Jun 18

Kalu Rinpoche | Niguma’s “Amulet Mahamudra” (Afternoon session – intro Q&A 3)

Q: What is the distinction between mind and awareness?

A: What is the distinction between mind and awareness? I’ve absolutely no idea. I think from the traditional teachings, it’s very simple, it’s very clear. Like in the beginning of our meditation journey, the awareness appears to be one and the nature of the mind appears to be another. And as you continue to practice, the awareness and the nature of the mind becomes one eventually. Right?

In the beginning, it has an appearance of “this is who I’m trying to be” or “this is what I am trying to have awareness, and I’m trying to be aware, and I shouldn’t be distracted, and that is the nature of the mind”, or “that should be the nature of the mind” or “I should recognize the nature of the mind and so on”. So in the beginning, we have that perception and eventually when you recognize the nature of the mind, the meditator and the meditation becomes one. Let’s keep it like that at the moment.

Because when you have this awareness, you know, when you don’t have the fully realized awareness, in a subtle, underneath that foundation of that awareness you still have this idea of “there is a projection, it is appearing, I should encounter that, I should dissolve it”. You may be very successful but you still need to use some sort of mental strength to overcome or to dissolve or to disintegrate or to do something about it.

When you recognize the nature of the mind and then you only, you know, you no longer see that as a threat, you no longer see that as an issue, because you recognize the nature of the mind. So it’s quite different. And like I have to say, little bit more carefully, Previous Kalu Rinpoche in his teachings, he said: “First you must recognize, then you must maintain, then you must realize.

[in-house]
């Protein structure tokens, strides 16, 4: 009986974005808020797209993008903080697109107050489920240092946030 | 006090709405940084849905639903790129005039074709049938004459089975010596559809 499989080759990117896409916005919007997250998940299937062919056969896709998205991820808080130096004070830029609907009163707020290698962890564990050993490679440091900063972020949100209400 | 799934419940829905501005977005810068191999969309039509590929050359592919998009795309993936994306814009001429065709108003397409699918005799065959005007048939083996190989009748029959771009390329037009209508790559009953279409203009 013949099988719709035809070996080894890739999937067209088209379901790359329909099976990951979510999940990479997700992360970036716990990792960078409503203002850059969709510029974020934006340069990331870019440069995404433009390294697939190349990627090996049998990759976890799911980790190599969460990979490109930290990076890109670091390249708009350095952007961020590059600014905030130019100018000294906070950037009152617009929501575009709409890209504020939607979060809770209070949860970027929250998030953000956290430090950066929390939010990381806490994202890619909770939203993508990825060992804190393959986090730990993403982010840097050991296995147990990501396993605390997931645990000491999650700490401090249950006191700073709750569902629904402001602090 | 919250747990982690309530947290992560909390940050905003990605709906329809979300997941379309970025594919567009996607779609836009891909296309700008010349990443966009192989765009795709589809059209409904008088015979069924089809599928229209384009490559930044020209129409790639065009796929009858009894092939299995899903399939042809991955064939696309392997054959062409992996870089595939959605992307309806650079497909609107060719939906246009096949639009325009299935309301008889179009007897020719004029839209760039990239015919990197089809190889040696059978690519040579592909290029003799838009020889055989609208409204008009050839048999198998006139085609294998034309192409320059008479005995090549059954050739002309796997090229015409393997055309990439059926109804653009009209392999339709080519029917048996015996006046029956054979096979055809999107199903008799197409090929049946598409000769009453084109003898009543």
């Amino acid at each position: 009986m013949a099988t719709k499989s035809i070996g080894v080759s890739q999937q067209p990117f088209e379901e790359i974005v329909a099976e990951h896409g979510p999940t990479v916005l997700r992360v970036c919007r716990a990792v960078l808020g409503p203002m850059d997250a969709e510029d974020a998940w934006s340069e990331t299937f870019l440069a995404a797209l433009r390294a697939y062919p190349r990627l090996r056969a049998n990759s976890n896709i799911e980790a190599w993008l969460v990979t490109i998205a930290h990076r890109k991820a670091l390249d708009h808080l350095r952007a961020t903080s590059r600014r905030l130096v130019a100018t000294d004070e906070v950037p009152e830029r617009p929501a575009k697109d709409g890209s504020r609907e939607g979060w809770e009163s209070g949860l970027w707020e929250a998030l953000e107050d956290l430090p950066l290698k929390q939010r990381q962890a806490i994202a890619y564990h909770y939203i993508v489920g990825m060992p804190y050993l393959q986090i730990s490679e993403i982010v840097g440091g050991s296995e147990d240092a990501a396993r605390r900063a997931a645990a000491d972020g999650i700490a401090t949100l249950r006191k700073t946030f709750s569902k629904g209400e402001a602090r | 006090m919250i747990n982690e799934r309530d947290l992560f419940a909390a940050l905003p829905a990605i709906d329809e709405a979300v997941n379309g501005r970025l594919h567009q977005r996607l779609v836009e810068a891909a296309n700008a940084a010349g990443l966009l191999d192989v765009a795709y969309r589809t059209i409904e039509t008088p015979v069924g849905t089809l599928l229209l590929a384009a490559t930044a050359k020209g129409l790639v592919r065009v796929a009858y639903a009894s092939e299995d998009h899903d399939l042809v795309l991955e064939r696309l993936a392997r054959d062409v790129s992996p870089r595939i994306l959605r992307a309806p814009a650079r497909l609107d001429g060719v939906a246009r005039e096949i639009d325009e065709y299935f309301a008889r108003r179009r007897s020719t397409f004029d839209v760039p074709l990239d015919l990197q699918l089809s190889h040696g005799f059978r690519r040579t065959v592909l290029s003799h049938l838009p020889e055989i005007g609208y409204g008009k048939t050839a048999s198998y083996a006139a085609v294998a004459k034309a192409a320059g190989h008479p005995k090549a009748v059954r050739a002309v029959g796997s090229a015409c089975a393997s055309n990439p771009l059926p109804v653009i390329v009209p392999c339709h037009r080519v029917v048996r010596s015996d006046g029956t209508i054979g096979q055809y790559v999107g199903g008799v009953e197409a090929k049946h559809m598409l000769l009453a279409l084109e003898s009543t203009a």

So “realize” that has a different meaning. Because in our western understanding, when we say “realization” that simply means that you’re telling me I’m knowing it or I’m realizing it. And we assume that is the meaning of “realization”. The “realization” means just simply having this quality permanently in your mind. That is called the “realization”. And along the path towards the realization there may be a lot of glimpses of experience.

In Tibetan we say:


“nyam dang tok pa”.

“ཉམས། nyam” means “positive sensation” or “positive experience”. It’s not necessarily a realization. It’s a positive experience.

So the positive experience can go from foreseeing the future to having a pure vision of the enlightened beings or the deities or the divinations, like the protectors and so on. And that doesn’t guarantee anything. So you can encounter certain things, that is also by lot of hardship, lot of practice, lot of things, lot of accumulation. Even you manage to see something or perceiving the reality, like constantly moving, changing as a reality of impermanence, truly witnessing in the front of your eyes, you may have a very incredible experience, but that does not guarantee anything about the realization. You are still vulnerable to make a lot of mistakes. So when somebody says that “I think I’m enlightened”, that’s a big statement. So that’s that.

There’s a lot of glimpse of experience, some glimpse of experience can last probably a week, months, year, up to year and then it can go away. Sometimes an overwhelming positive experience can last for few hours, few minutes, a few seconds. So like unspeakable experience, and then most of these things are already written in the text and then you may encounter this experience. But these experience doesn’t guarantee anything.